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New York returns 200 stolen antiquities to Italy

A New York prosecutor announced Wednesday the return of 200 antiquities valued at $10 million to Italy, the latest stolen artworks to be recovered by United States investigators.

Roman vases at the Altes Museum in Berlin.
Roman vases at the Altes Museum in Berlin. Photo: Gary Todd/Flickr

The works include a ceramic vessel dated from the 7th Century BCE called “Pithos with Ulysses” and a terracotta image of a goddess entitled “A Head of a Maiden” from the 4th Century BCE.

Manhattan District Attorney Cyrus Vance said 150 of the artifacts related to his office’s investigation into Edoardo Almagia.

He was an Italian New York-based antiquities dealer who left the United States in 2003.

Vance said Almagia was investigated in Italy for trafficking and selling looted artifacts to US buyers but remains at large.

Vance added that 100 of the returned artworks had been seized from the Fordham Museum of Greek, Etruscan, and Roman Art in New York.

This latest batch of returned antiquities represents just some of the stolen artefacts the US has restored to Italy in recent years.

In 2017, US officials returned artefacts worth at least $90,000, dating back as far as the 8th century BC, that had been stolen in the 1990s from burial sites and places of archaeological significance in Italy and smuggled overseas.

READ ALSO: The US just returned $90,000 worth of stolen artefacts to Italy

Manhattan District Attorney Cyrus Vance ordered that the stolen items be returned to Italy.

Manhattan District Attorney Cyrus Vance ordered that the stolen items be returned to Italy. Bryan R. Smith / AFP

The items included a Sardinian bronze ox and Sardinian bronze warrior from the 8th century BC, a Greek bronze Heracles from the 3rd or 4th century BC and a 4th-century BC drinking cup depicting two goats butting heads.

In 2018, three stolen items were returned to Italy from the US after Italian Carabinieri officers from the country’s famous ‘art squad’ or cultural heritage unit saw that they had been listed for sale by a New York auction house.

The ancient Greek items – a wine carafe, a decanter for precious oils and a soup tureen – had been illegally dug out of an archaeological site in Italy and smuggled into America.

Speaking at a 2018 ‘repatriation ceremony’ held at the headquarters of the Italian Embassy in Washington, DC, where the artefacts were formally returned to the Italian government, Italy’s then-culture minister said the government planned to crack down on such crimes.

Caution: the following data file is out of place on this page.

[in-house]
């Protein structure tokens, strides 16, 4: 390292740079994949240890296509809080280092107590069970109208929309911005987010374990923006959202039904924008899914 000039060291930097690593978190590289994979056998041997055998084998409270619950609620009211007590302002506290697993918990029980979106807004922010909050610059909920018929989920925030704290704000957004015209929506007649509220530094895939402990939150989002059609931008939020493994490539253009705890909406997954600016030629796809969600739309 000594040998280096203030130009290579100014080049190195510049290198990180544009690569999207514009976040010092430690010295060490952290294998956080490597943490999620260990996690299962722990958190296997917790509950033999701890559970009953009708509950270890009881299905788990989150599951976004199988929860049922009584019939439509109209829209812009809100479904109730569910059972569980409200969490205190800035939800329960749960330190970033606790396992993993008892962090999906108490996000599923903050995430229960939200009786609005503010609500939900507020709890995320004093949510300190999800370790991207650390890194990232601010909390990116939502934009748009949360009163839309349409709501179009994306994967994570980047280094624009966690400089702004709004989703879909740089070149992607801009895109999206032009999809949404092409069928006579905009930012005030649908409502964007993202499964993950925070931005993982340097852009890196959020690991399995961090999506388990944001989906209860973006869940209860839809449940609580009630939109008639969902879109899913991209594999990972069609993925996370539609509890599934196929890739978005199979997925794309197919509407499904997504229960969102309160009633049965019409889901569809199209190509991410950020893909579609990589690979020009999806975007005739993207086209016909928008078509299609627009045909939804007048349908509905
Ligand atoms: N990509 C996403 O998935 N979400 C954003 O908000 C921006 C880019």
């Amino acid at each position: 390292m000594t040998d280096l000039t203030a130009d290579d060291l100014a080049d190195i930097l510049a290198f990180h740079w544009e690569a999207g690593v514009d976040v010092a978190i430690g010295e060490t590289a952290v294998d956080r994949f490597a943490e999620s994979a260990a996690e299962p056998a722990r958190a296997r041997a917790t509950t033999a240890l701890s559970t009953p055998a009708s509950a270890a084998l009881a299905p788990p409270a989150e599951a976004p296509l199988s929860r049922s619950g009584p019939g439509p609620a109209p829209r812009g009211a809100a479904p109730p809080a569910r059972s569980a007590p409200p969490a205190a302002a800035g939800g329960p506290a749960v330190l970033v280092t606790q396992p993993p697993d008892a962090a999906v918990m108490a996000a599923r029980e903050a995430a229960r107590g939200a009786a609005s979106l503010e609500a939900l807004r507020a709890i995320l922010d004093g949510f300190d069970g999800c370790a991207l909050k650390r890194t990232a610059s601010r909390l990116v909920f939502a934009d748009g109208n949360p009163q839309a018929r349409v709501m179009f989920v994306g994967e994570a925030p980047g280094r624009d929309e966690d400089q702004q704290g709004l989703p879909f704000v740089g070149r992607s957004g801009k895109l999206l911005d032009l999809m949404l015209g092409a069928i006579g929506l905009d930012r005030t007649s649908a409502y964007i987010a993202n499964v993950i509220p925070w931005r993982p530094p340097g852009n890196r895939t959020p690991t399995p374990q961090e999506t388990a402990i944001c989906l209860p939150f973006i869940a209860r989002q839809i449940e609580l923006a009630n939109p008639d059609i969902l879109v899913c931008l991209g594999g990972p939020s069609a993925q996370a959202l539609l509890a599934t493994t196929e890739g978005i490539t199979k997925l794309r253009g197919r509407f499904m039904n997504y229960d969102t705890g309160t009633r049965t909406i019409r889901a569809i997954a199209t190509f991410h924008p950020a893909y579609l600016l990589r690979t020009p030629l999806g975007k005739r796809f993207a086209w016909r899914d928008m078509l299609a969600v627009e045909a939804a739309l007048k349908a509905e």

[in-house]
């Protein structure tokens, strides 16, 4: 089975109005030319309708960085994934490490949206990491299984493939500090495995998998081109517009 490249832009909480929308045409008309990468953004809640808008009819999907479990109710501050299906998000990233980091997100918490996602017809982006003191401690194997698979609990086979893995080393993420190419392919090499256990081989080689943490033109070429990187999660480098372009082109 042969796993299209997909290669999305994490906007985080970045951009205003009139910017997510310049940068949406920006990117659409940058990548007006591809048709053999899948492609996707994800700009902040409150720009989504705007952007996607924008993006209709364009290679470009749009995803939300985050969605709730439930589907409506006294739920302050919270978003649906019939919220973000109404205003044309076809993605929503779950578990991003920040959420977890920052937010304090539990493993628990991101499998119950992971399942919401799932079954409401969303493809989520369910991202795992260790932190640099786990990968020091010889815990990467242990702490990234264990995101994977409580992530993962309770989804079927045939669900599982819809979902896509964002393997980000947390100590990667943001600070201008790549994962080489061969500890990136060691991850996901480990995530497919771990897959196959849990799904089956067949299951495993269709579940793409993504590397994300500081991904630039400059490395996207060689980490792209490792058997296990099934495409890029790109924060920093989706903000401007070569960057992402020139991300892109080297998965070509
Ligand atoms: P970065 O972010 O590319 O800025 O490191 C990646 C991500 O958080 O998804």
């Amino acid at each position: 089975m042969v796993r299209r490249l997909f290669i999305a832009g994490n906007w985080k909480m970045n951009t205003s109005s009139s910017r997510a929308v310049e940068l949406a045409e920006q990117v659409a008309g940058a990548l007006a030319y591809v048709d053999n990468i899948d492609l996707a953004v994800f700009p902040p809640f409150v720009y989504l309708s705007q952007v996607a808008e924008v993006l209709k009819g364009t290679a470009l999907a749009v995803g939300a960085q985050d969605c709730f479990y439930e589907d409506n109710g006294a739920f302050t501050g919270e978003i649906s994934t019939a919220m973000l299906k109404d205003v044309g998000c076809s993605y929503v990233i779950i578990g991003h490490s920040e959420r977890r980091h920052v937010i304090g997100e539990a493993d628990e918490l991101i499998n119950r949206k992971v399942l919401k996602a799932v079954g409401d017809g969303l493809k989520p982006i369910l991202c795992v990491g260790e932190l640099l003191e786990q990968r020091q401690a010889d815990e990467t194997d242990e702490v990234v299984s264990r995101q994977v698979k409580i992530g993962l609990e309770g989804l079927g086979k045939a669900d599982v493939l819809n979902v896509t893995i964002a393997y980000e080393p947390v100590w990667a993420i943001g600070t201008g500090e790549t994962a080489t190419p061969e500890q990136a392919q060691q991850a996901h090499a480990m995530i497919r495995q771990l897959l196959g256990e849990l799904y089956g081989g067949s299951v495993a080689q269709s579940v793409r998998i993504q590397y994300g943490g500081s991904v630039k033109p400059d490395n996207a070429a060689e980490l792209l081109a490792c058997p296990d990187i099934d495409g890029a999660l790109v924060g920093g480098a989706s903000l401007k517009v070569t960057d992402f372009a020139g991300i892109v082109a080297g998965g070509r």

READ ALSO: Italy to crack down on art crime after stolen artefacts recovered in USA

Since August 2020, the New York district attorney’s office has returned more than 70 antiquities to 14 countries, including almost 30 relics to Cambodia, 100 artifacts to Pakistan, and almost 250 items to India.

Earlier this month, Vance announced that prominent US art collector and billionaire philanthropist Michael Steinhardt had returned 180 works of art and antiquities stolen from around the world – some from ancient Greece – that are estimated to be worth $70 million.

The move allowed the 80-year-old  to avoid indictment and trial for the time being, but bans him for life from acquiring antiques on the legal art market.

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CRIME

 Italian police arrest mafia member after three women killed in Rome

Italian police on Saturday arrested a mafia member suspected of killing two alleged Chinese prostitutes and a Colombian sex worker in Rome, local media reported.

 Italian police arrest mafia member after three women killed in Rome

The bodies of the two Chinese women were discovered in a residential building in the upmarket Prati district on Thursday morning, while the body of the South American was found in an apartment in the same neighbourhood an hour later.

All three victims were stabbed, according to Italian media reports.

According to the Corriere della Sera newspaper, footage from surveillance cameras allowed police to identify 51-year-old Giandavide De Pau, who had been prosecuted in the past for drug trafficking and sexual assault.

The suspect is reportedly a member of a mafia clan headed by Michele Senese, who is currently serving a life sentence. De Pau is believed to have been one of Senese’s closest collaborators, acting as his personal driver and handyman.

In 2008 and 2011, the suspect had also spent time in a psychiatric hospital.

It is unknown whether the suspected killer was carrying out a mafia hit or acting alone, possibly under the influence of drugs, which were found at the home of some family members where he is believed to have sought refuge after the police manhunt got underway, Corriere della Sera reported.

Several newspapers had warned of a possible “serial killer” in the Italian capital.

The body of one of the Chinese victims was spotted by a neighbour where it lay, naked on a landing. The woman, believed to be in her 40s, had suffered head and stomach injuries, the newspaper said.

When police entered her apartment, they found the body of the second Chinese woman.

Nobody in the building appeared to have heard the murders take place, according to residents.

“Everybody knew there was a house of ill repute here, I’d see people arriving at 2:00 am, 3:00 am,” a woman who lived in the building told reporters.

The body of the Colombian, who was 65, was found by a friend, Corriere della Sera said.

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